There is an interesting news story today, "Glaxo to cut prices in poor countries", posted in The Guardian (UK), Wall Street Journal, and possibly other papers. See for instance,
According to the report, the following have been announced by GSK CEO, Andrew Witty:
* cut prices in the world's poorest countries and invest 20% of its profit from those markets into building health clinics and other infrastructure.
* cut prices on its patented medicines in the poorest 50 countries in the world so that they are no higher than 25% of the price in developed countries.
* Witty also proposed that drug companies, nonprofit groups and others donate their patents related to neglected tropical diseases to a common pool, with the hope that such a pool would speed development of new drugs.
These corporate moves by GSK are laudable enough, but I think this is mainly driven by competition. For instance, the Pfizer-Wyeth merger can result in corporate and research synergy, they will be able to produce more new innovator drugs at a lower price, so if I were #2 or #3, etc. in global sales, I'd find other ways to withstand the competition since acquiring another big pharma company will be a difficult financial option at this time.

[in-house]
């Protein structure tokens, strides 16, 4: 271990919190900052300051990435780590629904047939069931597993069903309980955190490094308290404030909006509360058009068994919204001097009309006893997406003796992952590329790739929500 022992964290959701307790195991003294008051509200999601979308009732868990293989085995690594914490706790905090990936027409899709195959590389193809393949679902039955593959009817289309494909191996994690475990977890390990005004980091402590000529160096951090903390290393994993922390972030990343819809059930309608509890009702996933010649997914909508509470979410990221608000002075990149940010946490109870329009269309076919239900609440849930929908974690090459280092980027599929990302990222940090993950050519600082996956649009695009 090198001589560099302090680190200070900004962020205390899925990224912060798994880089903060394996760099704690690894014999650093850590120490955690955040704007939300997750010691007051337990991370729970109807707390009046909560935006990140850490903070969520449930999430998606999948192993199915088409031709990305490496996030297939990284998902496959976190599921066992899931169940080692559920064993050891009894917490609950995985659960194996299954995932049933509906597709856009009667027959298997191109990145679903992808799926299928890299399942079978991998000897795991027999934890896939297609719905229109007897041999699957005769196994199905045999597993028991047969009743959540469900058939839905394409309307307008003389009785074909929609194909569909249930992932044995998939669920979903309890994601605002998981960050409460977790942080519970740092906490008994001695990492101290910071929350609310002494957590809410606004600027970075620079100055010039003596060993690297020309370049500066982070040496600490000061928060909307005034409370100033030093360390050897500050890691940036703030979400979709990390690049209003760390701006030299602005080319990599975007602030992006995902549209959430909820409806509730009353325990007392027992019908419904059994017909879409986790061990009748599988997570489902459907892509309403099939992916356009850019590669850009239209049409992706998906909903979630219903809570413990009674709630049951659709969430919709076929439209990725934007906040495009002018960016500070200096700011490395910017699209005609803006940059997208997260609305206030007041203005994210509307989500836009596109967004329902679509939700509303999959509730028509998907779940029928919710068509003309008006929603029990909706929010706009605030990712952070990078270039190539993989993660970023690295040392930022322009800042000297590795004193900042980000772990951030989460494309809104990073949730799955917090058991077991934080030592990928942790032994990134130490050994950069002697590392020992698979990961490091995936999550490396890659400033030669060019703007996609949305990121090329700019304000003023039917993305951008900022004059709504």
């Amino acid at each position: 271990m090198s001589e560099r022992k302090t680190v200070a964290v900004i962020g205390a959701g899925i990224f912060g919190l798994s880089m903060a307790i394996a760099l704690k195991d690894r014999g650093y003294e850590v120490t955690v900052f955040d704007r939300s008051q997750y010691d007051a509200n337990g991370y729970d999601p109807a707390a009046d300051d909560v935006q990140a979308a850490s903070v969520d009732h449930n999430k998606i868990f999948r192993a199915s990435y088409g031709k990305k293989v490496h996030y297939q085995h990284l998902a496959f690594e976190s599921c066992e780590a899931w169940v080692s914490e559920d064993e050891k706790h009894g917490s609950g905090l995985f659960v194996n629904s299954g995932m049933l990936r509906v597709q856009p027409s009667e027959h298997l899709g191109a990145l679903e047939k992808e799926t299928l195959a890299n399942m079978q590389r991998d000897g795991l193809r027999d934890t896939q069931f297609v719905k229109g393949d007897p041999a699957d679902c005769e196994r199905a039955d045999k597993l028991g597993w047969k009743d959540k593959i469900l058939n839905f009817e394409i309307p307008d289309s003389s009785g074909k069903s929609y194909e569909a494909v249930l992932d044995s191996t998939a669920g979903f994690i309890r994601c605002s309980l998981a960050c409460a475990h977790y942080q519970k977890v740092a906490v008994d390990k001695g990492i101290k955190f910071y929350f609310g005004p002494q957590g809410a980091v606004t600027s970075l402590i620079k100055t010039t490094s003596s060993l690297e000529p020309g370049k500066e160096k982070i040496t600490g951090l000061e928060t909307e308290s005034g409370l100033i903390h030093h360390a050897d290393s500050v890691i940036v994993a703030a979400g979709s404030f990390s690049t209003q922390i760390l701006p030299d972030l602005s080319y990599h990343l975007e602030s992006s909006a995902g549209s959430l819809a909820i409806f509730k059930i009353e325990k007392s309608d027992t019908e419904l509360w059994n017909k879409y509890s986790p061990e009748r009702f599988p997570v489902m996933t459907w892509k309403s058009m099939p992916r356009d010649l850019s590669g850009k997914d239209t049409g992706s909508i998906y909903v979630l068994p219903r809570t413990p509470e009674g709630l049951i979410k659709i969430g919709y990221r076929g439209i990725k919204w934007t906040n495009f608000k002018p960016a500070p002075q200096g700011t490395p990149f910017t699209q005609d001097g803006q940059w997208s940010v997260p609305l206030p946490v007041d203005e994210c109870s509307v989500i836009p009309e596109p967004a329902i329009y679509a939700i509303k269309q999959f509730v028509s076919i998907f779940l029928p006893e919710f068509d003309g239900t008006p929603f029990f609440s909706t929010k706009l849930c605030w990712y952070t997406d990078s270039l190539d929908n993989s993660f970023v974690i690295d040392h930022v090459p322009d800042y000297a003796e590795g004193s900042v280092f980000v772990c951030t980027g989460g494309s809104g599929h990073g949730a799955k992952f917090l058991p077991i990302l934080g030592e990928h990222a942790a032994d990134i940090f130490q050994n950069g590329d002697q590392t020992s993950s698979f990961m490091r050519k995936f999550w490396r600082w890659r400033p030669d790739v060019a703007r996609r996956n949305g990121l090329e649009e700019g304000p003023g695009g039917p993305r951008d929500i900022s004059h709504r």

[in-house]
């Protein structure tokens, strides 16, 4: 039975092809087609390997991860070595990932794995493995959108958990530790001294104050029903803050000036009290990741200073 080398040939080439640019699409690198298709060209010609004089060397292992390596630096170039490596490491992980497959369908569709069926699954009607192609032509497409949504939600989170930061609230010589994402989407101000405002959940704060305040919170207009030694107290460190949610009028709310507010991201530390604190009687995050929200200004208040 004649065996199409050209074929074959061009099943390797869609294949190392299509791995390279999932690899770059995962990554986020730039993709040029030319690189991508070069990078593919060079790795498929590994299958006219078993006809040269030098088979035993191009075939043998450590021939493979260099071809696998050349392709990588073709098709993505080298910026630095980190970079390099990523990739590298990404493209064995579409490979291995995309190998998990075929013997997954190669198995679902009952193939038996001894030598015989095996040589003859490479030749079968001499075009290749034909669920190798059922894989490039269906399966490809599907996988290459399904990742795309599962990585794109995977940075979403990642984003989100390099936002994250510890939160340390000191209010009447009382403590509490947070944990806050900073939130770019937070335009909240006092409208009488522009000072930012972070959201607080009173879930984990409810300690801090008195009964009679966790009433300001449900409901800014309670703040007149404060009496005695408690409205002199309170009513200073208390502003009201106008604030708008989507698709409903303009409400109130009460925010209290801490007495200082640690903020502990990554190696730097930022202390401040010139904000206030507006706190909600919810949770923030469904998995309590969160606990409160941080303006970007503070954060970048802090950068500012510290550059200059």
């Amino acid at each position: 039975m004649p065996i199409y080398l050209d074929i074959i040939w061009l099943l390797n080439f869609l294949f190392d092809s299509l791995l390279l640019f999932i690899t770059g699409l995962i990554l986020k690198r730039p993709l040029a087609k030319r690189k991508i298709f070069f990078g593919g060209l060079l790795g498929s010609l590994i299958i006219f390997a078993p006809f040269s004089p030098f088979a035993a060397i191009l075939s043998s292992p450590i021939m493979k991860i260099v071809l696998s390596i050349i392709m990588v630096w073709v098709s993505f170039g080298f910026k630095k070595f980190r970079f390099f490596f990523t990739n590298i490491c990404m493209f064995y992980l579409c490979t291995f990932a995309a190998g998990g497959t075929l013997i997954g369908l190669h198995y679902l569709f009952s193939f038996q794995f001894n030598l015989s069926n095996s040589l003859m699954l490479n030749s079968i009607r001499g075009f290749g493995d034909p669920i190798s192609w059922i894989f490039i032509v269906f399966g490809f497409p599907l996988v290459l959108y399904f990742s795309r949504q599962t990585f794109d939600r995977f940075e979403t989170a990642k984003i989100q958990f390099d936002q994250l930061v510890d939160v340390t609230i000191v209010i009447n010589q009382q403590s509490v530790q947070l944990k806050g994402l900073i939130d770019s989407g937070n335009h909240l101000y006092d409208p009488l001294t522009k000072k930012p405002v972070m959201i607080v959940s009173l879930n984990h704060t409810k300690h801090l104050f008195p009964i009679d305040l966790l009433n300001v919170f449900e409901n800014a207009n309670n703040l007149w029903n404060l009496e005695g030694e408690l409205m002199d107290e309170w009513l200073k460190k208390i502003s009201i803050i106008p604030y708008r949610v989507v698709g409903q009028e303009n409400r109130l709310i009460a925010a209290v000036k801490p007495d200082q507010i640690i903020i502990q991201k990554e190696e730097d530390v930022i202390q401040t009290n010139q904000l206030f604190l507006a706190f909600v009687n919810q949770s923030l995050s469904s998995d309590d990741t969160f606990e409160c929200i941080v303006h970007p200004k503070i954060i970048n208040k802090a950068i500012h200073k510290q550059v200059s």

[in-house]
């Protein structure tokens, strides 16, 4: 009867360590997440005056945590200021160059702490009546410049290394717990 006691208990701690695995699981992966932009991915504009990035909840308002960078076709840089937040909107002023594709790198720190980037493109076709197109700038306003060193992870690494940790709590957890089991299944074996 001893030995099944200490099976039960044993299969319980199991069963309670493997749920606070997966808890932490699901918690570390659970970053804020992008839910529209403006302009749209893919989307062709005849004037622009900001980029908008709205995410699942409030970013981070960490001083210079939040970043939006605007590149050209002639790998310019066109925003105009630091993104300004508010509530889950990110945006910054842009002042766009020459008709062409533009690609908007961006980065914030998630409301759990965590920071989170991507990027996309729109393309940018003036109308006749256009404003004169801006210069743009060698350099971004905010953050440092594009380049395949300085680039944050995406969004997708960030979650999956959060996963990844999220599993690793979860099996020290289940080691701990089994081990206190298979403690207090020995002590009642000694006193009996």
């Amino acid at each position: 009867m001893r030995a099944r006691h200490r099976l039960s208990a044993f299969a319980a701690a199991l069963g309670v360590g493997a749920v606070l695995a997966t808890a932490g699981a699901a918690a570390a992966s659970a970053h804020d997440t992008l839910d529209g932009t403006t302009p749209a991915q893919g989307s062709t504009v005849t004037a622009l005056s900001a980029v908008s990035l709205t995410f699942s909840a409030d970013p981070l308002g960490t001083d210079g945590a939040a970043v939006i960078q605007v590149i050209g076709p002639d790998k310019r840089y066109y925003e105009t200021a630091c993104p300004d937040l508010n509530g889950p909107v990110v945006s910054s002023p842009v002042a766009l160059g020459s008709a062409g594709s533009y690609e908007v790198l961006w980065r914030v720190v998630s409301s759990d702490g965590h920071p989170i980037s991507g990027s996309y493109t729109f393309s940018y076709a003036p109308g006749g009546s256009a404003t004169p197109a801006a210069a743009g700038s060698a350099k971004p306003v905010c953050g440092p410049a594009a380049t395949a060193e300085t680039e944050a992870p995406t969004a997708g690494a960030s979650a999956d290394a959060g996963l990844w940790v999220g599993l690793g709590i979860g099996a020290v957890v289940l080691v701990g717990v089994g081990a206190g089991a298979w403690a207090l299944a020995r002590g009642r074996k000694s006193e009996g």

Meanwhile, finding the figures on net increase in revenues, etc. because of price differentiation or segmentation across countries and across product lines, can be very difficult. It may be possible to find price differential say, for the same patented drug between a European country and India or Brazil, etc. for a particular period of time, but finding the exact sales volume in each country or market being compared in a given year or months can be very tricky.
Price segmentation for similar or different product lines is a perfectly rational behavior by any firm in order to maximize revenue and profit.